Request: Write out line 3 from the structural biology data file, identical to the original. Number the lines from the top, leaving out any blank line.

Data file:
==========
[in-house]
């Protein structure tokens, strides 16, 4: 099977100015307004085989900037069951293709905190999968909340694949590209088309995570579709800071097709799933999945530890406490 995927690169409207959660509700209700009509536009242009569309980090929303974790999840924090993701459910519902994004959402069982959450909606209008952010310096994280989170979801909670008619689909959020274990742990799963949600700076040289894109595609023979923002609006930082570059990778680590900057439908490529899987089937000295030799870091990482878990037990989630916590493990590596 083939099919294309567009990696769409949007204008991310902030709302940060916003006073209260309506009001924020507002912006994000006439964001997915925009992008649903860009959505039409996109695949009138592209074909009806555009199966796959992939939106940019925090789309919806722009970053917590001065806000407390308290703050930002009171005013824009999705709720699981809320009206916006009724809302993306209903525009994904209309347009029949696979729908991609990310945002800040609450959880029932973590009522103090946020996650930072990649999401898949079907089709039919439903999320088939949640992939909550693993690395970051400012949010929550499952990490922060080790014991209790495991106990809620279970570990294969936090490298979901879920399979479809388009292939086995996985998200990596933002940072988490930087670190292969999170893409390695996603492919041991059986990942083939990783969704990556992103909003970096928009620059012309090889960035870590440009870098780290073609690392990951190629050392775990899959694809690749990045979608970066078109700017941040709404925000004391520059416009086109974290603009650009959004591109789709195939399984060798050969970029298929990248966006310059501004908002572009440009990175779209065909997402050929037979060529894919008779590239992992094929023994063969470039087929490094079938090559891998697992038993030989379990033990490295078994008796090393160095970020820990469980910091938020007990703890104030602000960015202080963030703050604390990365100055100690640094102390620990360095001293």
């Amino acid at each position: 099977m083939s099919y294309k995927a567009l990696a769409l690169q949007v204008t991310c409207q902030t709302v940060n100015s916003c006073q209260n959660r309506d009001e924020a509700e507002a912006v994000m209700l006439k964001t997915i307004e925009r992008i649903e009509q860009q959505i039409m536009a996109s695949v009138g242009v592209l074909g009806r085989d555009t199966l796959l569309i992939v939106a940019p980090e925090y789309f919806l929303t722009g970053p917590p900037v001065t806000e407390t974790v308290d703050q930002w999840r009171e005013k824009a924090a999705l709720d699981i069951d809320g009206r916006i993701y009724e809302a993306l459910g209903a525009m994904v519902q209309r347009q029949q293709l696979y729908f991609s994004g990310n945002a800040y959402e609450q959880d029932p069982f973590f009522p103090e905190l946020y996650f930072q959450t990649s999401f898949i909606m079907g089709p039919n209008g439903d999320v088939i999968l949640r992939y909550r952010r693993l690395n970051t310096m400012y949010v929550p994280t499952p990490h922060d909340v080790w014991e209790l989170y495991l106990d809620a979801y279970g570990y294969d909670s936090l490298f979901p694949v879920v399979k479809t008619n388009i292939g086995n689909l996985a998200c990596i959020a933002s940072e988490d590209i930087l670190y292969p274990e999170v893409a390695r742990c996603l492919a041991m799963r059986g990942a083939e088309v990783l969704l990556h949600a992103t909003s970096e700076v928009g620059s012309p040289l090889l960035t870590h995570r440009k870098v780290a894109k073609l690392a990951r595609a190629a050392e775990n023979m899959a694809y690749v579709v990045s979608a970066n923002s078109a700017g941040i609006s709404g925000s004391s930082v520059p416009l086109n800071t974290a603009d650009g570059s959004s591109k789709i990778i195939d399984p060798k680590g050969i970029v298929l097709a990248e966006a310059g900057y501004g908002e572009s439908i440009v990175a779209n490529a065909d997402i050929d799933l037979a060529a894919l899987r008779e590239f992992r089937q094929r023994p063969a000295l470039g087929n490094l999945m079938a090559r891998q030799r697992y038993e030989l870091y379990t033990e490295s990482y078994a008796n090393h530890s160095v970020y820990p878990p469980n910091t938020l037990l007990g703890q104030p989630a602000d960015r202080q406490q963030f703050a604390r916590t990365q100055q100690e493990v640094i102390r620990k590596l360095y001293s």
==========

């Amino acid at each position: 099977m083939s099919y294309k995927a567009l990696a769409l690169q949007v204008t991310c409207q902030t709302v940060n100015s916003c006073q209260n959660r309506d009001e924020a509700e507002a912006v994000m209700l006439k964001t997915i307004e925009r992008i649903e009509q860009q959505i039409m536009a996109s695949v009138g242009v592209l074909g009806r085989d555009t199966l796959l569309i992939v939106a940019p980090e925090y789309f919806l929303t722009g970053p917590p900037v001065t806000e407390t974790v308290d703050q930002w999840r009171e005013k824009a924090a999705l709720d699981i069951d809320g009206r916006i993701y009724e809302a993306l459910g209903a525009m994904v519902q209309r347009q029949q293709l696979y729908f991609s994004g990310n945002a800040y959402e609450q959880d029932p069982f973590f009522p103090e905190l946020y996650f930072q959450t990649s999401f898949i909606m079907g089709p039919n209008g439903d999320v088939i999968l949640r992939y909550r952010r693993l690395n970051t310096m400012y949010v929550p994280t499952p990490h922060d909340v080790w014991e209790l989170y495991l106990d809620a979801y279970g570990y294969d909670s936090l490298f979901p694949v879920v399979k479809t008619n388009i292939g086995n689909l996985a998200c990596i959020a933002s940072e988490d590209i930087l670190y292969p274990e999170v893409a390695r742990c996603l492919a041991m799963r059986g990942a083939e088309v990783l969704l990556h949600a992103t909003s970096e700076v928009g620059s012309p040289l090889l960035t870590h995570r440009k870098v780290a894109k073609l690392a990951r595609a190629a050392e775990n023979m899959a694809y690749v579709v990045s979608a970066n923002s078109a700017g941040i609006s709404g925000s004391s930082v520059p416009l086109n800071t974290a603009d650009g570059s959004s591109k789709i990778i195939d399984p060798k680590g050969i970029v298929l097709a990248e966006a310059g900057y501004g908002e572009s439908i440009v990175a779209n490529a065909d997402i050929d799933l037979a060529a894919l899987r008779e590239f992992r089937q094929r023994p063969a000295l470039g087929n490094l999945m079938a090559r891998q030799r697992y038993e030989l870091y379990t033990e490295s990482y078994a008796n090393h530890s160095v970020y820990p878990p469980n910091t938020l037990l007990g703890q104030p989630a602000d960015r202080q406490q963030f703050a604390r916590t990365q100055q100690e493990v640094i102390r620990k590596l360095y001293s």